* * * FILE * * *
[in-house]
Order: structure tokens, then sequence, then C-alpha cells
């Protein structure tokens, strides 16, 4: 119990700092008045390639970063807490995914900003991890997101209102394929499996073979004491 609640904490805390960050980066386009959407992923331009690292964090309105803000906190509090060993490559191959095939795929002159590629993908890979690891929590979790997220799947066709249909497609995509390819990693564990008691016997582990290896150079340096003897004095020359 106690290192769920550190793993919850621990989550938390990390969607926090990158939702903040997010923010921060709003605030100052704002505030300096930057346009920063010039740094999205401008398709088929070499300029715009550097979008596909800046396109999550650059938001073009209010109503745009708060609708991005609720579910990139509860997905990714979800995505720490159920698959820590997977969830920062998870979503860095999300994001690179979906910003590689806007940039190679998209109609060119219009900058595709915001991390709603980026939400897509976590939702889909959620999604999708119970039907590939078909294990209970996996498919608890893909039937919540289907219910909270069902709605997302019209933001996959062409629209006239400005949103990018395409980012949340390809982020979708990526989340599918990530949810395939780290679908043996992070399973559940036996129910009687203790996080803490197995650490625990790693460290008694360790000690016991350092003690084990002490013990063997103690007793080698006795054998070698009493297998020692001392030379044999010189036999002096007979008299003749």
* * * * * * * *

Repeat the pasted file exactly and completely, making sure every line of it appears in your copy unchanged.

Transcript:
[in-house]
Order: structure tokens, then sequence, then C-alpha cells
């Protein structure tokens, strides 16, 4: 119990700092008045390639970063807490995914900003991890997101209102394929499996073979004491 609640904490805390960050980066386009959407992923331009690292964090309105803000906190509090060993490559191959095939795929002159590629993908890979690891929590979790997220799947066709249909497609995509390819990693564990008691016997582990290896150079340096003897004095020359 106690290192769920550190793993919850621990989550938390990390969607926090990158939702903040997010923010921060709003605030100052704002505030300096930057346009920063010039740094999205401008398709088929070499300029715009550097979008596909800046396109999550650059938001073009209010109503745009708060609708991005609720579910990139509860997905990714979800995505720490159920698959820590997977969830920062998870979503860095999300994001690179979906910003590689806007940039190679998209109609060119219009900058595709915001991390709603980026939400897509976590939702889909959620999604999708119970039907590939078909294990209970996996498919608890893909039937919540289907219910909270069902709605997302019209933001996959062409629209006239400005949103990018395409980012949340390809982020979708990526989340599918990530949810395939780290679908043996992070399973559940036996129910009687203790996080803490197995650490625990790693460290008694360790000690016991350092003690084990002490013990063997103690007793080698006795054998070698009493297998020692001392030379044999010189036999002096007979008299003749």